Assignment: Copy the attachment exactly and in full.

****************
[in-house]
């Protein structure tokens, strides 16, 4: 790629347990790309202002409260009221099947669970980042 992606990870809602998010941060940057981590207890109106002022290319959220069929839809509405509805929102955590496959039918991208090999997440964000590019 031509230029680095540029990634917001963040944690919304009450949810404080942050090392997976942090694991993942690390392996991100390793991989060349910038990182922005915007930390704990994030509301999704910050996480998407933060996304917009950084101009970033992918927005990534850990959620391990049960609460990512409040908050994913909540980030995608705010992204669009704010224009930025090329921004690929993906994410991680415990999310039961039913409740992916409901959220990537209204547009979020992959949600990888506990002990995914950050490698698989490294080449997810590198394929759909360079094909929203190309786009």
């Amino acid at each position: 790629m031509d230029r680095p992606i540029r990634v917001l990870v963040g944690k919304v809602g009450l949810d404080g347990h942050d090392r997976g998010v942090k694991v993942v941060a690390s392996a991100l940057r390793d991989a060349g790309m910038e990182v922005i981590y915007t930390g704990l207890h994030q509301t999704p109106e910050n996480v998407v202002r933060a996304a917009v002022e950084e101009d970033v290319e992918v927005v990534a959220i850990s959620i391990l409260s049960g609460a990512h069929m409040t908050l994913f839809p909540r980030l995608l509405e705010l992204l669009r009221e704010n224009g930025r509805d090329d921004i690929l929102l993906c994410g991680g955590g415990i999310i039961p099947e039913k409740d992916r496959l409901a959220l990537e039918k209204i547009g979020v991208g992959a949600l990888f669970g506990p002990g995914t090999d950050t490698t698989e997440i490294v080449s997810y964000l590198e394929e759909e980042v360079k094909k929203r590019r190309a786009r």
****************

[in-house]
């Protein structure tokens, strides 16, 4: 790629347990790309202002409260009221099947669970980042 992606990870809602998010941060940057981590207890109106002022290319959220069929839809509405509805929102955590496959039918991208090999997440964000590019 031509230029680095540029990634917001963040944690919304009450949810404080942050090392997976942090694991993942690390392996991100390793991989060349910038990182922005915007930390704990994030509301999704910050996480998407933060996304917009950084101009970033992918927005990534850990959620391990049960609460990512409040908050994913909540980030995608705010992204669009704010224009930025090329921004690929993906994410991680415990999310039961039913409740992916409901959220990537209204547009979020992959949600990888506990002990995914950050490698698989490294080449997810590198394929759909360079094909929203190309786009």
């Amino acid at each position: 790629m031509d230029r680095p992606i540029r990634v917001l990870v963040g944690k919304v809602g009450l949810d404080g347990h942050d090392r997976g998010v942090k694991v993942v941060a690390s392996a991100l940057r390793d991989a060349g790309m910038e990182v922005i981590y915007t930390g704990l207890h994030q509301t999704p109106e910050n996480v998407v202002r933060a996304a917009v002022e950084e101009d970033v290319e992918v927005v990534a959220i850990s959620i391990l409260s049960g609460a990512h069929m409040t908050l994913f839809p909540r980030l995608l509405e705010l992204l669009r009221e704010n224009g930025r509805d090329d921004i690929l929102l993906c994410g991680g955590g415990i999310i039961p099947e039913k409740d992916r496959l409901a959220l990537e039918k209204i547009g979020v991208g992959a949600l990888f669970g506990p002990g995914t090999d950050t490698t698989e997440i490294v080449s997810y964000l590198e394929e759909e980042v360079k094909k929203r590019r190309a786009r």